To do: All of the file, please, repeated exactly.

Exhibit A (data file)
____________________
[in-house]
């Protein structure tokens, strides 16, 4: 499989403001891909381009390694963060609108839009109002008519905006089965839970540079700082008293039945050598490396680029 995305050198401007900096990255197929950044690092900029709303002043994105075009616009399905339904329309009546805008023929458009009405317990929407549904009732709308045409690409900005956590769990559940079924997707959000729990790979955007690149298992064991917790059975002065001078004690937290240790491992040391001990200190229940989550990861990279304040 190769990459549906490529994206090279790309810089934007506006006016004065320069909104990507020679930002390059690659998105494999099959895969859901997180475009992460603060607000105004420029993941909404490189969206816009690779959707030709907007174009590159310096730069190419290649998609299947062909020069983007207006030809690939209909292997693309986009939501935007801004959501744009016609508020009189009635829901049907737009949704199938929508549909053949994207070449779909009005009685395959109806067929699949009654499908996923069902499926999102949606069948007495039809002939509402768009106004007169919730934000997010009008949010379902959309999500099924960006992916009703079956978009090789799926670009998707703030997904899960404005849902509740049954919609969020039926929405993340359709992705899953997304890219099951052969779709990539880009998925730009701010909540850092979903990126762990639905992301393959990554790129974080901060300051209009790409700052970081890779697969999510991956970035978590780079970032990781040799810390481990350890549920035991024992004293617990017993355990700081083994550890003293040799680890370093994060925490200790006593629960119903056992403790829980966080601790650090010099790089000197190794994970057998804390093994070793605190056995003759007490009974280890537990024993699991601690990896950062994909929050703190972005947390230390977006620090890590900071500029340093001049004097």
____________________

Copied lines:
[in-house]
């Protein structure tokens, strides 16, 4: 499989403001891909381009390694963060609108839009109002008519905006089965839970540079700082008293039945050598490396680029 995305050198401007900096990255197929950044690092900029709303002043994105075009616009399905339904329309009546805008023929458009009405317990929407549904009732709308045409690409900005956590769990559940079924997707959000729990790979955007690149298992064991917790059975002065001078004690937290240790491992040391001990200190229940989550990861990279304040 190769990459549906490529994206090279790309810089934007506006006016004065320069909104990507020679930002390059690659998105494999099959895969859901997180475009992460603060607000105004420029993941909404490189969206816009690779959707030709907007174009590159310096730069190419290649998609299947062909020069983007207006030809690939209909292997693309986009939501935007801004959501744009016609508020009189009635829901049907737009949704199938929508549909053949994207070449779909009005009685395959109806067929699949009654499908996923069902499926999102949606069948007495039809002939509402768009106004007169919730934000997010009008949010379902959309999500099924960006992916009703079956978009090789799926670009998707703030997904899960404005849902509740049954919609969020039926929405993340359709992705899953997304890219099951052969779709990539880009998925730009701010909540850092979903990126762990639905992301393959990554790129974080901060300051209009790409700052970081890779697969999510991956970035978590780079970032990781040799810390481990350890549920035991024992004293617990017993355990700081083994550890003293040799680890370093994060925490200790006593629960119903056992403790829980966080601790650090010099790089000197190794994970057998804390093994070793605190056995003759007490009974280890537990024993699991601690990896950062994909929050703190972005947390230390977006620090890590900071500029340093001049004097």